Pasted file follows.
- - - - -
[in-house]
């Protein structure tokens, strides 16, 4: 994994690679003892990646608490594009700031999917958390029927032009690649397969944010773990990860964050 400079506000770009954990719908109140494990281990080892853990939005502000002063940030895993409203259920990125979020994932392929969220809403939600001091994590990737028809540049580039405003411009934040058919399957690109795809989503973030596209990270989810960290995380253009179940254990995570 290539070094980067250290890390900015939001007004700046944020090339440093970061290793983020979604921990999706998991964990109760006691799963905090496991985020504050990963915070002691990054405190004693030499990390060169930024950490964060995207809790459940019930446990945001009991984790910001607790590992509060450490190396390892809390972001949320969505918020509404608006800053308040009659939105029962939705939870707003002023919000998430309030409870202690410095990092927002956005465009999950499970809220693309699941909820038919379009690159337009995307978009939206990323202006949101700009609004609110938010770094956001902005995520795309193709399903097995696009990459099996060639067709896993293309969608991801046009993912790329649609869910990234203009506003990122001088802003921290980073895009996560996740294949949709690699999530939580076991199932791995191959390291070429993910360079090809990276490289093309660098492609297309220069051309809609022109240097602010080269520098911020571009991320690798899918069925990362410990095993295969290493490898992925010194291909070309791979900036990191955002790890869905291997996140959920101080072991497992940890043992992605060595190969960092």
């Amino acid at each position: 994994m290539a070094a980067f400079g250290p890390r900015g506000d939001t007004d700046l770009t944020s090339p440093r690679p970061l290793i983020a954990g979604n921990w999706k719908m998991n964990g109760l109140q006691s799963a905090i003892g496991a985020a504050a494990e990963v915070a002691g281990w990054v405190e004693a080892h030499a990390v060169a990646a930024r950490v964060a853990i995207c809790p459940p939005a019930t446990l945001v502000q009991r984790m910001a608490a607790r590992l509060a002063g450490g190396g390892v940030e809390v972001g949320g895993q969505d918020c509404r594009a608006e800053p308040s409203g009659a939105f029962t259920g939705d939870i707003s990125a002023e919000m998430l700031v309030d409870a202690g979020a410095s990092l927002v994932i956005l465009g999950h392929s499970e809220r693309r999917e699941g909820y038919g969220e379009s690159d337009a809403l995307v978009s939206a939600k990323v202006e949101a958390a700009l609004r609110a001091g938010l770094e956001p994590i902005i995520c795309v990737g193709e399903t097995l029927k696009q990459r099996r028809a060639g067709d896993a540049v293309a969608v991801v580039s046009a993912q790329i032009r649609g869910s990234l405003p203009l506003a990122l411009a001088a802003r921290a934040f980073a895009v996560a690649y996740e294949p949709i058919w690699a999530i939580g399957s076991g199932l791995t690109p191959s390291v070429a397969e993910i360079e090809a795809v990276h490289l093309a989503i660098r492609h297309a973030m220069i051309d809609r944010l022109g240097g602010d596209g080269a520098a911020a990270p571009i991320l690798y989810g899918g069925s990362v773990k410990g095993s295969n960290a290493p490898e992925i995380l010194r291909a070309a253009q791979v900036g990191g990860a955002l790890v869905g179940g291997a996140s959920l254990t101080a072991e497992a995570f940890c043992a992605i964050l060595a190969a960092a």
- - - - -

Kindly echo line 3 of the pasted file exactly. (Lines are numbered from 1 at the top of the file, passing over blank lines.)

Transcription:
């Amino acid at each position: 994994m290539a070094a980067f400079g250290p890390r900015g506000d939001t007004d700046l770009t944020s090339p440093r690679p970061l290793i983020a954990g979604n921990w999706k719908m998991n964990g109760l109140q006691s799963a905090i003892g496991a985020a504050a494990e990963v915070a002691g281990w990054v405190e004693a080892h030499a990390v060169a990646a930024r950490v964060a853990i995207c809790p459940p939005a019930t446990l945001v502000q009991r984790m910001a608490a607790r590992l509060a002063g450490g190396g390892v940030e809390v972001g949320g895993q969505d918020c509404r594009a608006e800053p308040s409203g009659a939105f029962t259920g939705d939870i707003s990125a002023e919000m998430l700031v309030d409870a202690g979020a410095s990092l927002v994932i956005l465009g999950h392929s499970e809220r693309r999917e699941g909820y038919g969220e379009s690159d337009a809403l995307v978009s939206a939600k990323v202006e949101a958390a700009l609004r609110a001091g938010l770094e956001p994590i902005i995520c795309v990737g193709e399903t097995l029927k696009q990459r099996r028809a060639g067709d896993a540049v293309a969608v991801v580039s046009a993912q790329i032009r649609g869910s990234l405003p203009l506003a990122l411009a001088a802003r921290a934040f980073a895009v996560a690649y996740e294949p949709i058919w690699a999530i939580g399957s076991g199932l791995t690109p191959s390291v070429a397969e993910i360079e090809a795809v990276h490289l093309a989503i660098r492609h297309a973030m220069i051309d809609r944010l022109g240097g602010d596209g080269a520098a911020a990270p571009i991320l690798y989810g899918g069925s990362v773990k410990g095993s295969n960290a290493p490898e992925i995380l010194r291909a070309a253009q791979v900036g990191g990860a955002l790890v869905g179940g291997a996140s959920l254990t101080a072991e497992a995570f940890c043992a992605i964050l060595a190969a960092a």